What was particularly significant is that Humanism and modern Republicanism share a common heritage in the Renaissance, inspired by the governmental writings of the classical world, especially Aristotle, Polybius, and Cicero. Indeed, Classical Republicanism was a synonym for Civic Humanism. Since these beginnings in the Italian City States of the 15th and 16th Centuries Republicanism and Humanism have drift apart slightly in terms of their objectives, with modern Republicanism placing the advancement of liberty in political and constitutional terms as its central concern. This allows religious groups such as Quakers to espouse Republicanism but not Humanism.
In recent times republicanism in the UK has presented itself to the public consciousness as a negative concept, defined by opposition and protest rather than a vision of what it represents. This is understandable since the central core of republicanism has largely been the pursuit of an anti-monarchy agenda. Similarly, wider concerns have often been characterised by an oppositional stance, abolition of the House of Lords for example, or the disestablishment of the Church of England and the removal of Archbishops (Lords Spiritual) from the Upper Chamber. Like my fellow republicans I too am highly critical of the outdated unearned privilege the Royals enjoy, in part because it is much easier to say what you oppose than clearly defining what it is that you want. The problem with this approach is that it is limited and ultimately doomed to failure. If people are going to identify with a position they must be able to ‘buy into’ an idea. We can see this elsewhere in society but most clearly in the commercial world; Samsung will attempt to sell their phones by promoting price, features, functions or quality and only obliquely refer to the competition, stopping well short of saying their competitors are rubbish. Now in the post-Brexit mess in which we find ourselves, understandably worrying to so many of our fellow citizens, UK republicans must present a positive statement of the case; we must sell them a positive vision.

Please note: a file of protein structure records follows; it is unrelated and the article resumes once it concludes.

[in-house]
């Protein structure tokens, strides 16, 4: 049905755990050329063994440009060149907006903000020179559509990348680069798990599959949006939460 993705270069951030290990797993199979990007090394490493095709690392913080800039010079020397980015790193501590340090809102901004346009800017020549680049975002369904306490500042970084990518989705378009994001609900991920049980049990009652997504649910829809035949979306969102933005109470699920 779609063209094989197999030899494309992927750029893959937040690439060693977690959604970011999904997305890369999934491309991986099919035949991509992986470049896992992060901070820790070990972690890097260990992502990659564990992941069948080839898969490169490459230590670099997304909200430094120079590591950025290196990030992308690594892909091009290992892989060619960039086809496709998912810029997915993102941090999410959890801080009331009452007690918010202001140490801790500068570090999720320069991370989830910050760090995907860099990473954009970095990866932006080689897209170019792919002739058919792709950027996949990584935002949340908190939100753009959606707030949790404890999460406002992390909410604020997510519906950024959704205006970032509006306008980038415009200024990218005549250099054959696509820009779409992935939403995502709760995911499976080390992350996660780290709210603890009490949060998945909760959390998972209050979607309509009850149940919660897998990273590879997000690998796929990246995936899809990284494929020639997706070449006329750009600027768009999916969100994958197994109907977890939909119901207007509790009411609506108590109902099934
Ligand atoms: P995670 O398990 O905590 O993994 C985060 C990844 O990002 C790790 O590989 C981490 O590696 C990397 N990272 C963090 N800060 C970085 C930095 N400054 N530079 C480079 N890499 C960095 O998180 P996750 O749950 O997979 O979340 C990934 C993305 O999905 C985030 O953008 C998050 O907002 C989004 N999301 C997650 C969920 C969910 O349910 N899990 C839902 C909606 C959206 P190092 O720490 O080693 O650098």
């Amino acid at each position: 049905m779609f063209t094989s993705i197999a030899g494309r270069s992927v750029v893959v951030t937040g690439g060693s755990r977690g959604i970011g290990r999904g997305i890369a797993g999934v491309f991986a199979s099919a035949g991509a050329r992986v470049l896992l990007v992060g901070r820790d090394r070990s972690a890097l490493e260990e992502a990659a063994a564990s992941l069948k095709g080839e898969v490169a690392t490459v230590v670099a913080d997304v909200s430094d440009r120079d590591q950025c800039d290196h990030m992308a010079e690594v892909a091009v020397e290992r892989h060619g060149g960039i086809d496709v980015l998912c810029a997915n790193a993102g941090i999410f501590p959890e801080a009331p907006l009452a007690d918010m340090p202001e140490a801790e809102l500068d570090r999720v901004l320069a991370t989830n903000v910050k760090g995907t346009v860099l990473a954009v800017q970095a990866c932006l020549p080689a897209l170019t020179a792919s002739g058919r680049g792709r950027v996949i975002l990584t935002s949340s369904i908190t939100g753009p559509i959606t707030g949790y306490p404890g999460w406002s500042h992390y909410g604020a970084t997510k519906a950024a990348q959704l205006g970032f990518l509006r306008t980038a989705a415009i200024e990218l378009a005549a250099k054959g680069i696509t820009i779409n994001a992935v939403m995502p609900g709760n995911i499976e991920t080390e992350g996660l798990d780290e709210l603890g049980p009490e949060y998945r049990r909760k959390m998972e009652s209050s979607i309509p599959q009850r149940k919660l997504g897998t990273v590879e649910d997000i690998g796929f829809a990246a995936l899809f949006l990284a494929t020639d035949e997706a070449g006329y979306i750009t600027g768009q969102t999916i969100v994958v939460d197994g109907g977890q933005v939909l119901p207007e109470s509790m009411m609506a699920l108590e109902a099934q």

History shows that an anti-monarchy message alone is insufficient
Historically the advance of republicanism has been associated with campaigns with wider currency. For example. at the high water mark of English Republicanism in the mid-seventeenth century the calls for a republic were the natural outgrowth of a campaign for the establishment of civil liberties and religious tolerance. Likewise in a second wave of republicanism in the nineteenth century, it was associated very closely with Chartism and the campaign for greater participation in political decision making, relief of grinding poverty and the promotion of workers rights. Similarly, today republicanism is a natural corollary to many other demands which cut across party political lines (see my not just a leftist concern) and the abolition of hereditary and many other sorts of unearned privilege can be presented as an inevitable consequence of a new vision which chimes with the aspirations of young people in particular.
Promoting positive visions of Republicanism
So what are the positive message which we can promote as republicans. There are many, but here are just a few ideas. Starting with the more narrowly focussed campaign for a change to our head of state, in some cases they are the mirror images of campaigns already mounted by the Republiccampaign group. For example the campaign to end royal secrets leads more widely for a call for far greater openness in Government in general. Republicans should overtly campaign for such a policy. On the other other hand, I know from personal experience in street and event level campaigning that the #bornEqual campaign cut through with the public and this can be followed up with similar positive visions of a republic which places the promotion of the common good as a central facet. Likewise the interconnection of individual freedom and civic participation is of overwhelming importance following a referendum campaign dominated by a few high profile individuals peddling misinformation and outright lies.